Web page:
Who runs the world?

9 Jul 2020

Beauty means big business, but is it all just women’s work?

The UK government’s decision to further delay reopening for spas, nail bars, and beauty salons has been met with an outburst of criticism. “When did getting a beauty treatment suddenly become as risky as a booze-filled trip to a bar?” asked Sonia Haria, Beauty Director for The Telegraph.


• Beauty businesses and eager customers alike had been gearing up for a July 4th reopening. The Guardian reported that Treatwell showed daily bookings for nail treatments rose by “600% compared with the pre-lockdown period.”

• The economic impact is huge. The Value of Beauty – a 2019 report commissioned from Oxford Economics by the British Beauty Council – found the beauty industry contributes £30bn to the country’s GDP (more than motor vehicle manufacturing), and employs and supports 570,000 people (more than the law and social work sector).

• According to the Council, around 90% of the beauty industry workforce is female. “This [Covid-19] recovery has been designed by men for men, and female-led businesses have been left to the back of the pile,” said Caroline Nokes, a Conservative MP.

While we’ve come a long way since WWII – when the U.S. government deemed morale-boosting lipstick a wartime necessity – beauty still has the same vital ability to lift spirits… no matter what you identify as.

Around 1 in 20 British men wear makeup, and the “male grooming” business worldwide is booming. More beauty brands are embracing genderless products. Regardless of where you might fall on the spectrum: self-care is universal. Bring beauty back.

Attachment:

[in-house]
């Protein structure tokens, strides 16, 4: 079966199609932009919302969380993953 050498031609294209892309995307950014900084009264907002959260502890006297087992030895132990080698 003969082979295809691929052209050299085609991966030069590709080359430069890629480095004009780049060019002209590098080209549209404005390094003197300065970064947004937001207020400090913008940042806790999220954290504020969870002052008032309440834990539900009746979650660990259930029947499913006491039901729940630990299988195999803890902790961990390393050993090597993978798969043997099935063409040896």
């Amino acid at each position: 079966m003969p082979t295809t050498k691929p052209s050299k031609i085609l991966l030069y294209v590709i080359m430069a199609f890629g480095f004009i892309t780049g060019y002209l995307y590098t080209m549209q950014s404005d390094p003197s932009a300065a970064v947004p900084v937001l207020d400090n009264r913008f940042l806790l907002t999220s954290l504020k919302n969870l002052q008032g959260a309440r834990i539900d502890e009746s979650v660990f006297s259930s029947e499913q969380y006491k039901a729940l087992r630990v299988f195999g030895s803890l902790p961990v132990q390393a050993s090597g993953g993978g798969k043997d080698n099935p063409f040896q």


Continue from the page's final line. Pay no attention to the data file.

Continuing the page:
As much as Covid-19 has accelerated many existing trends – from remote-working to cashless transactions – it is also reversing years of advancement in terms of gender parity.

Citigroup analysts found that without government intervention, global GDP stands to lose $1 trillion as women disappear from the workforce. “Many of the policies that promoted female labor force participation pre-coronavirus are even more suitable in a post-pandemic world,” the economists wrote.

• Since the start of England’s lockdown, funding applications from female founders have halved. The Future Fund, the government’s support scheme for start-ups, is helmed by an all-male team. In an open letter last week to Chancellor Sunak, the Women’s Enterprise Policy Group outlined how government policies have “completely forgotten” female entrepreneurs.

Fast Company reported that the crisis in the U.S. has had a disproportionate impact on small businesses owned by women, who represent 45% of the entrepreneurial landscape. In the past few months, they have been losing jobs at higher rates than men, are less likely to be rehired, and have become the default carers when it comes to children.

• Despite the outsized challenges – a McKinsey report found that minority and women-owned American businesses are not only more optimistic about the future, but also more likely to support their local community and employees by adding new services.

While the pandemic has starkly exposed long-standing gender fault lines, the increased visibility is an opportunity to examine – in political, economic, and social terms – what it actually means to return to “normal”. Carolyn Rodz and Elizabeth Gore, co-founders of Hello Alice, a virtual accelerator for entrepreneurs, wondered: “In a world where only 2% of VC is going to women, why would we want to go back?”

The future is now. We’ve seen it in government – with female heads of state outleading their male counterparts – and we’ve seen it in start-ups, where female founders outperform their peers.

Girls, we run this motha.

Words by Amy Tai, creative consultant and native New Yorker now based in London.